Stocks rose with U.S. equity futures Tuesday on wagers that vaccines can help tame the omicron virus outbreak and signs that U.S. President Joe Biden could yet revive his $2 trillion economic agenda. We also saw the dollar softened a little on the wake of improving market appetite for risk assets and currencies, extending its overnight losses.The dollar index, which measures the currency against six major peers, dropped to as low as 96.450, down marginally on the day after losing 0.12% overnight. U.S. stock indexes retreated more than 1% with the Dow Jones Industrial Average falling 1.23%, the S&P 500 dropped 1.14% while the Nasdaq Composite also fell 1.24%. Focus this week (Thursday) in the U.S would be on the U.S. consumer income, new home sales, U.S. durable goods, University of Michigan consumer sentiment, initial jobless claims.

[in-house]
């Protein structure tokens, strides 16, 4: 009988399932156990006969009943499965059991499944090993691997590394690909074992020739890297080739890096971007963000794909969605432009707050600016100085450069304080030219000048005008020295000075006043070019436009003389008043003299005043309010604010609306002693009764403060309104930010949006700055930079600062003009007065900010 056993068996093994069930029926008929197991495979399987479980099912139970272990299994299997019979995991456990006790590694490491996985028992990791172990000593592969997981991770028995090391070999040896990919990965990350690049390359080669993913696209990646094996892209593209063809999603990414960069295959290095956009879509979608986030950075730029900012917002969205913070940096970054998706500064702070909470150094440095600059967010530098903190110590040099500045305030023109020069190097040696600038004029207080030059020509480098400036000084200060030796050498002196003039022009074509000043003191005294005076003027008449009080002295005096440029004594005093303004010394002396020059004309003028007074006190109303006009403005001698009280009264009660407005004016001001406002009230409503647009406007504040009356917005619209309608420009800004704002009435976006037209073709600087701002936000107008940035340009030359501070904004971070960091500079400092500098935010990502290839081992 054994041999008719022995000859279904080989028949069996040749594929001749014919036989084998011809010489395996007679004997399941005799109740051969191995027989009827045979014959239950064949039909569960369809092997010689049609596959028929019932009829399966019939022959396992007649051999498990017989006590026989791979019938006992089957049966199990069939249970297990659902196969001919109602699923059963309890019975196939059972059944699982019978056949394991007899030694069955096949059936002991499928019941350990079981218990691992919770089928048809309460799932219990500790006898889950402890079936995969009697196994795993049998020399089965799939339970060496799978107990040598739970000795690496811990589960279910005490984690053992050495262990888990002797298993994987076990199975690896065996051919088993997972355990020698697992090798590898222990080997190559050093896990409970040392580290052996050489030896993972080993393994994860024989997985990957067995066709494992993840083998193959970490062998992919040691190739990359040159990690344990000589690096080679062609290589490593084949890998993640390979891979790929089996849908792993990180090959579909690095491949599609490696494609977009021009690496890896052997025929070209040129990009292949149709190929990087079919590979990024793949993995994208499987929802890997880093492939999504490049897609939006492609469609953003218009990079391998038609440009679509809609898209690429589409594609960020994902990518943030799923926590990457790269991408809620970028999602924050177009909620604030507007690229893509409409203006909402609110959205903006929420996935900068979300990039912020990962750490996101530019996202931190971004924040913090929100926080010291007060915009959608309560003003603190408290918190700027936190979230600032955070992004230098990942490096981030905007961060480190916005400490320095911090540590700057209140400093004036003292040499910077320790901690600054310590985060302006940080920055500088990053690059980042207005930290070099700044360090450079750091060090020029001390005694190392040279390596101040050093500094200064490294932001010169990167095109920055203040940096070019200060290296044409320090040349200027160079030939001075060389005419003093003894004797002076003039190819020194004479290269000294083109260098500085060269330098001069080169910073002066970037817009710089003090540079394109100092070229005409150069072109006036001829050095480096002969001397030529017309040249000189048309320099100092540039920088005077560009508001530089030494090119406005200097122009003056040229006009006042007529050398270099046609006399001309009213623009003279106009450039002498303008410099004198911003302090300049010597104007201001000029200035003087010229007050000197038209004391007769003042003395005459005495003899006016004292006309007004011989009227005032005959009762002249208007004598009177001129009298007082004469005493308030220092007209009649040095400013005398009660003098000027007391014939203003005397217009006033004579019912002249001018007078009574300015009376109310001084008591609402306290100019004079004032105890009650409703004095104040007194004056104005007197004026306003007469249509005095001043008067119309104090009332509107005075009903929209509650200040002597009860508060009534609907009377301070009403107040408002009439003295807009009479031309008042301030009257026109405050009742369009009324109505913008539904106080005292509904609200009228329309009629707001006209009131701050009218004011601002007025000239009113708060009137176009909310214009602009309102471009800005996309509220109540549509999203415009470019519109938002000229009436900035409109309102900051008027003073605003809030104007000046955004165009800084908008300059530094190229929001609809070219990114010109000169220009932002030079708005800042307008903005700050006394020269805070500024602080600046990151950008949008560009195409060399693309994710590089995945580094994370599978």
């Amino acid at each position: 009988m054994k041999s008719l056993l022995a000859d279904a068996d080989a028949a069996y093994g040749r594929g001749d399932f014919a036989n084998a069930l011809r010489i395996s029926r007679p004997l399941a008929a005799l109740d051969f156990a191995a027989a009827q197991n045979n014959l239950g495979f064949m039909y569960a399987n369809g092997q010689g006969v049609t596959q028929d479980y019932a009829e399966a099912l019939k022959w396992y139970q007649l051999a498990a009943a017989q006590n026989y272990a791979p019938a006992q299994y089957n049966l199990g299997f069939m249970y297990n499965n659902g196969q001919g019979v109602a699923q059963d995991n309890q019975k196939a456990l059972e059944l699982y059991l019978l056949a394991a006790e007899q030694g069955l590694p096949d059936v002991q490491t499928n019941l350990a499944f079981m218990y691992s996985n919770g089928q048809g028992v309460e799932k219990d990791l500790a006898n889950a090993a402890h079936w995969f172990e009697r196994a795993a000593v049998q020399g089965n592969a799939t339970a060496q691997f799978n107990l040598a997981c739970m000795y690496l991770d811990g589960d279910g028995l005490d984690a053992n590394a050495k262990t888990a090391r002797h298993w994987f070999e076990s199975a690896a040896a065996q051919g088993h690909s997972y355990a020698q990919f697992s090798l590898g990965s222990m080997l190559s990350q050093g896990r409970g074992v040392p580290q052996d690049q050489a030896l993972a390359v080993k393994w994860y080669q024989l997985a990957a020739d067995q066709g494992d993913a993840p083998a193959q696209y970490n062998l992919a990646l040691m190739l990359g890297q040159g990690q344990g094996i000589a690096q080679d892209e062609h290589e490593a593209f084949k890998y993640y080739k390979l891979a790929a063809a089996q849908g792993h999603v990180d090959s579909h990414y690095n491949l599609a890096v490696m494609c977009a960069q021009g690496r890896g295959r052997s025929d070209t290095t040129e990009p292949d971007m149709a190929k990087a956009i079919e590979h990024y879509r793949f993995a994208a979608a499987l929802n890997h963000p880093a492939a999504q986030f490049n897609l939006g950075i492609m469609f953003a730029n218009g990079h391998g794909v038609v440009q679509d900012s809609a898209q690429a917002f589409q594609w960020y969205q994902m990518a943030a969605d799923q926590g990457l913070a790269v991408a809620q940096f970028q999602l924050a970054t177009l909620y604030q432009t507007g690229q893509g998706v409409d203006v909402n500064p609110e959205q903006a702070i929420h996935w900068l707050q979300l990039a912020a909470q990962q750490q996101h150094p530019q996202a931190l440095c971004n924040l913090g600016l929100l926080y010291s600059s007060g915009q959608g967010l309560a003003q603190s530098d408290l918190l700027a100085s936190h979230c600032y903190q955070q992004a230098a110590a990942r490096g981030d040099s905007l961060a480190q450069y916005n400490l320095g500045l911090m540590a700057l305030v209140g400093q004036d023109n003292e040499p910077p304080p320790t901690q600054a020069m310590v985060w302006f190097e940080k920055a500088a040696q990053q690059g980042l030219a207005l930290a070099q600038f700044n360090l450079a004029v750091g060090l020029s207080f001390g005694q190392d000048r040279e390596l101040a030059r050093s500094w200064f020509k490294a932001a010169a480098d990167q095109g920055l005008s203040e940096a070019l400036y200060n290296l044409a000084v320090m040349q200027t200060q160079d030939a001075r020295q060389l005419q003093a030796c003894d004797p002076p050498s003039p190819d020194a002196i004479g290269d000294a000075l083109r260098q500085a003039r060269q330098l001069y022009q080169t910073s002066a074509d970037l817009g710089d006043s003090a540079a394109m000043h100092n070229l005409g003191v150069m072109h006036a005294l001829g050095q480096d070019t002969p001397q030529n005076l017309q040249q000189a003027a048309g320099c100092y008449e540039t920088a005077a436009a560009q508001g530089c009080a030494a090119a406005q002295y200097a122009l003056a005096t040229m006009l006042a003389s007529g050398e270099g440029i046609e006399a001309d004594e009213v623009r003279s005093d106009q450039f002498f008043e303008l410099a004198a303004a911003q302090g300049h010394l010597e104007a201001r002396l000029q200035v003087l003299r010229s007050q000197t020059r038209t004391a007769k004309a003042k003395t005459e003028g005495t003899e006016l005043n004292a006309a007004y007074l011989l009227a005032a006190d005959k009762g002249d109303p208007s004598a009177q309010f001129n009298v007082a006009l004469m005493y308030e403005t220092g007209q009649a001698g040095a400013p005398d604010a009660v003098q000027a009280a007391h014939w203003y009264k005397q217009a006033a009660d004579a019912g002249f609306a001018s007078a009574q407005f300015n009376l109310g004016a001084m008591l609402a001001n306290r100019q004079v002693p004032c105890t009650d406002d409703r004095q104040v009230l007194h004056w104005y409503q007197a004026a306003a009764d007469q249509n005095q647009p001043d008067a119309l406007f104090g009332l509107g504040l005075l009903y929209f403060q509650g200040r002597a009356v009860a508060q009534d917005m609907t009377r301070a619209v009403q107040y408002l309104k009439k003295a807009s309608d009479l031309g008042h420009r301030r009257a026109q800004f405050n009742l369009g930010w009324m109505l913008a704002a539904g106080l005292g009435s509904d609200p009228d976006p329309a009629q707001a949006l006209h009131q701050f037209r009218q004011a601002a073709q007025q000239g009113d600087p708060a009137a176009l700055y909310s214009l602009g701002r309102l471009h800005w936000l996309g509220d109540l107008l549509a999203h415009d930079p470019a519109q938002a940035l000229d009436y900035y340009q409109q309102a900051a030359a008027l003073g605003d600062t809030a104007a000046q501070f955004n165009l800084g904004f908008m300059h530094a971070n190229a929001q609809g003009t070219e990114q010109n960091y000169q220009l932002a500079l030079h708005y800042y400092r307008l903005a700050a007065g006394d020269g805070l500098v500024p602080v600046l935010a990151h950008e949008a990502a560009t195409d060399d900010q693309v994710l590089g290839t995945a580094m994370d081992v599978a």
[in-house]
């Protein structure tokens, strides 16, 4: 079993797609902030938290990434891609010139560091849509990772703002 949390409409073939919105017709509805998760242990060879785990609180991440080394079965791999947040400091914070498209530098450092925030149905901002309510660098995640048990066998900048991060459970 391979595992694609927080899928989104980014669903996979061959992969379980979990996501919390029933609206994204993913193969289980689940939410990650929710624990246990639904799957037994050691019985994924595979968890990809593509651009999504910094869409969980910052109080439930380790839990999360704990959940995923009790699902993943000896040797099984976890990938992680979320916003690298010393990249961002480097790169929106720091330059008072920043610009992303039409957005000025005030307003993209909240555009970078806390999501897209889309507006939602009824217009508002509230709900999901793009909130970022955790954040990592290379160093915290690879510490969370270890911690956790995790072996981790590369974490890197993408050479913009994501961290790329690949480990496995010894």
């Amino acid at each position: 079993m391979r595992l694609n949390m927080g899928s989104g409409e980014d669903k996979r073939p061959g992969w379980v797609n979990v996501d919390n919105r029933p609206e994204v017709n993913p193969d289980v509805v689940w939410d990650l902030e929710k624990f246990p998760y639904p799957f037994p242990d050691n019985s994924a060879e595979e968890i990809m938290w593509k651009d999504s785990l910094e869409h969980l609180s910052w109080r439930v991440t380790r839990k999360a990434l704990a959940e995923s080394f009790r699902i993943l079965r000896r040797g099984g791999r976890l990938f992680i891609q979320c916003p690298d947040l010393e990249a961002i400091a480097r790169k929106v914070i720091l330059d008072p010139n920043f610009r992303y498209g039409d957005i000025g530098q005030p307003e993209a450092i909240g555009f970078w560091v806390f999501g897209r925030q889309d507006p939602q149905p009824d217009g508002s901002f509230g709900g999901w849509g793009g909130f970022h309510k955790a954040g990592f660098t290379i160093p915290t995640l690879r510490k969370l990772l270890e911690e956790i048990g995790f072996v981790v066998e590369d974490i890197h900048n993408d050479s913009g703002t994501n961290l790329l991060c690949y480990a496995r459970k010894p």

European markets appeared set for a higher open with the pan-region Euro Stoxx 50 futures up 1.1%. German DAX futures rose 0.93% while London’s FTSE futures added 1.02%. Euro Stoxx 50 futures and shares in Asia are rallying, repudiating the selloff in the U.S. Global investors aren’t buying to bear story coming out of America Monday. The S&P 500 will more likely gain for the first time in four days Tuesday if it follows the trend. The open speaks more of a modest recovery after a lot of downside rather than some sort of seasonal euphoria. Gilts cheapened up 2bps across the curve on the open, underperforming bunds and USTs. Bunds are on the front foot on the last day of ECB PEPP buying for 2021 but ranges are relatively narrow.
Brent futures fall as much as 0.4%, erasing a gain of as much as 1.4%. Global benchmark trades 0.2% lower at $71.37/bbl a barrel as of 8:37am London time while WTI also pares earlier gains to trade little changed at $68.66/bbl. The EIA crude oil inventory report is due Wednesday and one to watch out for.